Gary Pearce: Will voting rights battle re-emerge in North Carolina?
Published 12:00 am Wednesday, March 31, 2021
By Gary Pearce
For 150 years, North Carolina has been a battleground over Black citizens’ voting rights. Get ready for another battle.
Gov. Roy Cooper issued a warning this month: “I expect Republican leadership in our North Carolina legislature to follow a lot of other state legislatures in using this ‘big lie’ of voter fraud as an excuse for laws that suppress the vote. Let’s just get real about it: These laws are intended to discourage people from voting.”
Legislators in 43 states have proposed more than 250 bills to suppress voting. Georgia just passed one that The New York Times says will have “an outsize impact on Black voters.”
Reporters in Raleigh have speculated that similar bills will be introduced this year and rushed through the legislature to Governor Cooper’s desk.
Our state has been here before. Resistance began as soon as the Fifteenth Amendment gave Blacks the right to vote after the Civil War.
Blacks helped elect Gov. William W. Holden, a Republican, in 1868. In 1870, the Ku Klux Klan used murder and intimidation to suppress Republican votes. Democrats regained control of the legislature. They impeached Holden and removed him from office.
Despite Jim Crow laws and the Klan, Blacks continued to hold elected office in North Carolina during the 19th Century. The last to serve in Congress was George Henry White (1897-1901).
Then white supremacists took over. In 1898, white mobs murdered Black citizens and overthrew the legally elected government of Wilmington. The Democratic Party and The News & Observer, working together, imposed ruthless voter-suppression laws that disenfranchised Blacks for decades.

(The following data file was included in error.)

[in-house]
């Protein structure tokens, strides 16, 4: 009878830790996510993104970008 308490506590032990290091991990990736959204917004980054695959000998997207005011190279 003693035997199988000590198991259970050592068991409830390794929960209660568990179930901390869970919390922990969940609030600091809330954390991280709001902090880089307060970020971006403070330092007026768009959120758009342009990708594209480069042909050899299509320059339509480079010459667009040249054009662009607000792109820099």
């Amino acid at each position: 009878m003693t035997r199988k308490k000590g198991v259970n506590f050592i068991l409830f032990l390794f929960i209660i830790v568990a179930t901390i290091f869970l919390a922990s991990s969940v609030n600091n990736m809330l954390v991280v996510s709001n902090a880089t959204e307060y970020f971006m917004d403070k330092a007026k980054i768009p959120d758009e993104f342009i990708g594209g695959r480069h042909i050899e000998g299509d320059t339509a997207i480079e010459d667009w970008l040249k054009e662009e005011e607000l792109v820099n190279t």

In the 1960s, Congress passed the Civil Rights Act and Voting Rights Act despite filibusters by Southern Senators, including North Carolina’s Sam Ervin, a Democrat.
The two parties then reversed roles on race. The Democratic Party, once the party of white supremacy, embraced civil rights. Southern whites embraced the Republican Party, once the party of Lincoln. The News & Observer became a strong voice for civil rights and racial equality.
Republican Sen. Jesse Helms, elected in 1972, took up the Southern resistance banner. He had won fame fulminating on WRAL-TV against the civil rights movement and Dr. Martin Luther King Jr. He held his seat for 30 years; he never changed his views on race.
The U.S. Justice Department accused Helms’ 1990 campaign – against a Black opponent, Harvey Gantt – of intimidating Black voters. The campaign sent 125,000 postcards, mostly to Black voters, falsely claiming they were not eligible and could be prosecuted for voter fraud. Helms’ campaign later signed a consent decree to settle the complaint.
A former Democrat, Helms had been involved in one of the most racist campaigns in North Carolina’s history, Willis Smith’s victory over Frank Porter Graham in the 1950 Senate Democratic primary. Smith’s campaign passed out flyers that said: “White People Wake Up.”
Despite Helms, North Carolina earned a reputation in the last decades of the 20th Century as a progressive state on racial issues.
Then, in 2010 – the first midterm after the election of Barack Obama, the first Black president – Republicans won majorities in the state House and Senate.
In 2013, they passed an election law that the Brennan Center for Justice called “possibly the most restrictive” in the nation. It required a photo ID, curtailed early voting, ended same-day registration and ended provisional voting.
A federal court said the law “disproportionately affected” Black voters, targeting them “with almost surgical precision.” Lawsuits tied up many of the law’s provisions.
Now – in the wake of the 2020 election and Donald Trump’s false claims of voter fraud – North Carolina may be in for another battle.
Gary Pearce was a reporter and editor at The News & Observer, a political consultant, and an adviser to Governor Jim Hunt (1976-1984 and 1992-2000). He blogs about politics and public policy at www.NewDayforNC.com.